Welcome to Common Gunsense

I hope this blog will provoke some thoughtful reflection about the issue of guns and gun violence. I am passionate about the issue and would love to change some misperceptions and the culture of gun violence in America by sharing with readers words, photos, videos and clips from articles to promote common sense about gun issues. Many of you will agree with me- some will not. I am only one person but one among many who think it's time to do something about this national problem. The views expressed by me in this blog do not represent any group with which I am associated but are rather my own personal opinions and thoughts.

Wednesday, September 12, 2012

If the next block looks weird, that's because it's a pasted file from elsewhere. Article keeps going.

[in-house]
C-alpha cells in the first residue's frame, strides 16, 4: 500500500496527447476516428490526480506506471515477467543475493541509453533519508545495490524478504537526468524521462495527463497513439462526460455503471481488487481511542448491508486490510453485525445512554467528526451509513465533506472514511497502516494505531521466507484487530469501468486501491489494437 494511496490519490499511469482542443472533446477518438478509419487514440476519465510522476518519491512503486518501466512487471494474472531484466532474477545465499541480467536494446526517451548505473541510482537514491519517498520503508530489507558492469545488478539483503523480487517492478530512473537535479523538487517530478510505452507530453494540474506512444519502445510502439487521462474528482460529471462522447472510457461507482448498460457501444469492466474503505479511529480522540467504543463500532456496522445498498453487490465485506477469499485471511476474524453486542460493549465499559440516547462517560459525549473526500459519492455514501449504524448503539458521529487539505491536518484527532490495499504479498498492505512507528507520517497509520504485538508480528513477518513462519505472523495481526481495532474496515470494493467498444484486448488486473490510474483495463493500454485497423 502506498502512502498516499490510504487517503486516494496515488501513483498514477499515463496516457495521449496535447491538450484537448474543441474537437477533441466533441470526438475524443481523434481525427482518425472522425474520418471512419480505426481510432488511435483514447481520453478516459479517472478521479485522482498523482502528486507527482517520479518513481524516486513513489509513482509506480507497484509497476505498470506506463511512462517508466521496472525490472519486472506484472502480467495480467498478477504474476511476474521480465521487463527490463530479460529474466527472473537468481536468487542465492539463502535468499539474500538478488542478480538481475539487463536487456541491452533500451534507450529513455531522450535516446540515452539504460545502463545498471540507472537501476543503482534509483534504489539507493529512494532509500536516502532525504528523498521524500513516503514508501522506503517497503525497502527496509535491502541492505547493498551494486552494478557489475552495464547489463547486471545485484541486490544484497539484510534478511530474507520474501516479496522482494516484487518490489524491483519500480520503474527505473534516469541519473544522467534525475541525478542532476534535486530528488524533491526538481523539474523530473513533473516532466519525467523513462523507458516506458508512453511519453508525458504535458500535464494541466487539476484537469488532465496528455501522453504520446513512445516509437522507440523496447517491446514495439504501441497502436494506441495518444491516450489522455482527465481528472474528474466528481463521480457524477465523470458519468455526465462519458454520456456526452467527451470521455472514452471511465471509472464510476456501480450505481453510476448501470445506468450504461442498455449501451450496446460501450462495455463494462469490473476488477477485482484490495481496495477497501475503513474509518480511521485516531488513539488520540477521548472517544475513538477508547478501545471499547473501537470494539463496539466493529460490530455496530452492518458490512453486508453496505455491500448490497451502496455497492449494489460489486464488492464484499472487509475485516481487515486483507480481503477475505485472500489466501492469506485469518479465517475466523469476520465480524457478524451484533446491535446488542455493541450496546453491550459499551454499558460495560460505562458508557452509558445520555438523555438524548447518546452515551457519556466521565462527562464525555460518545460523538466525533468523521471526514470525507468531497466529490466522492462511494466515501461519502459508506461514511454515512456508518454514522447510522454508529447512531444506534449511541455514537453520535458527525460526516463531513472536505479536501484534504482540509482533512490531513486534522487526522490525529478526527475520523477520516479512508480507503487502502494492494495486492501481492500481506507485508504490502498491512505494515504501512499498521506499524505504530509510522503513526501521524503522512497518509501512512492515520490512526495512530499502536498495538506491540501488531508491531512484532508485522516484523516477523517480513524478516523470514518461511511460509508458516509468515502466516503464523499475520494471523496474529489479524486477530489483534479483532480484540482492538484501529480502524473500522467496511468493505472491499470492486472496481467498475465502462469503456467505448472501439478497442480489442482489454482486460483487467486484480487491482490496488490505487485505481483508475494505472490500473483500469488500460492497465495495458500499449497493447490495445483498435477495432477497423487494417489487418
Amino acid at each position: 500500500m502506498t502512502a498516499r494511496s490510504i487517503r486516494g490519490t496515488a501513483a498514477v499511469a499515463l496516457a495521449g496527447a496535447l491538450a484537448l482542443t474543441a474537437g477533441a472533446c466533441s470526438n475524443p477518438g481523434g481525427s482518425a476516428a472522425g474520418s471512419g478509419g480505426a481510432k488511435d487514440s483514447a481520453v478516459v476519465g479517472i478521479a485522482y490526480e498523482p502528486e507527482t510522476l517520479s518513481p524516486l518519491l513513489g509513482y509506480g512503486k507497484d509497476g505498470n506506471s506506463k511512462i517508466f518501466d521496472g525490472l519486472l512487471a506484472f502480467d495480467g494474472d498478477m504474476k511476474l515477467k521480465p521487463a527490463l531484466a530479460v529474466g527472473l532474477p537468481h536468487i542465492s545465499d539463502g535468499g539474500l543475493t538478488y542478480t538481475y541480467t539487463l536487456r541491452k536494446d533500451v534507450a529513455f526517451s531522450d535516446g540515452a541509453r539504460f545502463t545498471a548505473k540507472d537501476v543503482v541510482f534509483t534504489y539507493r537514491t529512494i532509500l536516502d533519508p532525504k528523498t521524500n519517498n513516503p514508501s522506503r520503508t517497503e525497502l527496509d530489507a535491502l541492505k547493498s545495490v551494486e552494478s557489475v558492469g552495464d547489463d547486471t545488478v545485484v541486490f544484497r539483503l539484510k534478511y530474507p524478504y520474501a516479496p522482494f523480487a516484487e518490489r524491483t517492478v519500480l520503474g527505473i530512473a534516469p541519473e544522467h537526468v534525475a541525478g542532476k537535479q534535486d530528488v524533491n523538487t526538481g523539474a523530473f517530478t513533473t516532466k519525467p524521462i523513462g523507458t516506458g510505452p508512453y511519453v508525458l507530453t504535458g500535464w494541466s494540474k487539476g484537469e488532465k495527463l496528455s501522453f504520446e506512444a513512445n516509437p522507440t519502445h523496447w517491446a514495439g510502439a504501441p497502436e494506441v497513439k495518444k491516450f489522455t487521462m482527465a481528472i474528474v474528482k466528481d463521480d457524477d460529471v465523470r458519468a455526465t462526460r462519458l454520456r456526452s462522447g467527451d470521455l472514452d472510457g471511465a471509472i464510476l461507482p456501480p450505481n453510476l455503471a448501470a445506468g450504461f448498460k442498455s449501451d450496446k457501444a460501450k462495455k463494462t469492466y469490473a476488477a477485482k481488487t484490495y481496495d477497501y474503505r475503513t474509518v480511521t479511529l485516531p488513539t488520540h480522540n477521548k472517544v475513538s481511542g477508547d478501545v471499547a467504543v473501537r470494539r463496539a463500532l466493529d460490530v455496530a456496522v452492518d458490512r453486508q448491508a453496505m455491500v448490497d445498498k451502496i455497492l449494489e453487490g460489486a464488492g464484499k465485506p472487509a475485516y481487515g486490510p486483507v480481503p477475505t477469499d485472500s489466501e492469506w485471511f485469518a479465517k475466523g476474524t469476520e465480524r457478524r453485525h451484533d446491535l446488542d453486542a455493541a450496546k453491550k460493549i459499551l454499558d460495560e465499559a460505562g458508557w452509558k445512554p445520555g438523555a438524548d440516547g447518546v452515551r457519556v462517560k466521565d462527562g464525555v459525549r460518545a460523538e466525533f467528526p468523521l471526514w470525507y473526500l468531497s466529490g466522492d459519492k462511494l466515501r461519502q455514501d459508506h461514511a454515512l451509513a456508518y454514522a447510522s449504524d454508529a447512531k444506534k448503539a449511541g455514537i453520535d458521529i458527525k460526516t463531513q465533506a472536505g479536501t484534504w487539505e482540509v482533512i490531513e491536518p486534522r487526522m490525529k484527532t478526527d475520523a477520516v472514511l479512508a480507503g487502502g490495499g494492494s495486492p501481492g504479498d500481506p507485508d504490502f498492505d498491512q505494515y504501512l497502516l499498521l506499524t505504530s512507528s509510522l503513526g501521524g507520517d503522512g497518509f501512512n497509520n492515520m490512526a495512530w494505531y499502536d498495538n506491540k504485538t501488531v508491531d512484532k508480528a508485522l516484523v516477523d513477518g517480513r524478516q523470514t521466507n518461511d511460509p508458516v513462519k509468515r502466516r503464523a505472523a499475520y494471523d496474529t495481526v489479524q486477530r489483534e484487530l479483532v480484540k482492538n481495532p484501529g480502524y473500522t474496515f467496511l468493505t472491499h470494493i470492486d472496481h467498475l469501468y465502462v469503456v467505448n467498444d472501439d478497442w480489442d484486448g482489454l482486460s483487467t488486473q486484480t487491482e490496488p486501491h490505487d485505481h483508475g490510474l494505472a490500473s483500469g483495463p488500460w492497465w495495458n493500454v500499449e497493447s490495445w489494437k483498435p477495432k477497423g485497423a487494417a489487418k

guns, yes; cigarettes, no

(This article has been updated since it was published.)

In my home town, we have a lovely wooden walk way extending along the shores of Lake Superior from the Canal Park area of downtown to the far eastern end of Duluth. I walk on this Lakewalk often with friends and go there for gatherings ( it is near the Memorial for gun violence victims). The City Council in Duluth just recently decided that people will no longer be allowed to smoke cigarettes along this walk way. From the article:
"Duluth police said they believe the resolution passed by the City Council on Monday forbidding smoking along the Lakewalk and adjacent parks will give them another tool to deal with those who create a public nuisance there.
Police Lt. Eric Rish said police have 30 days to work on developing a strategy on enforcement before the ordinance goes into effect.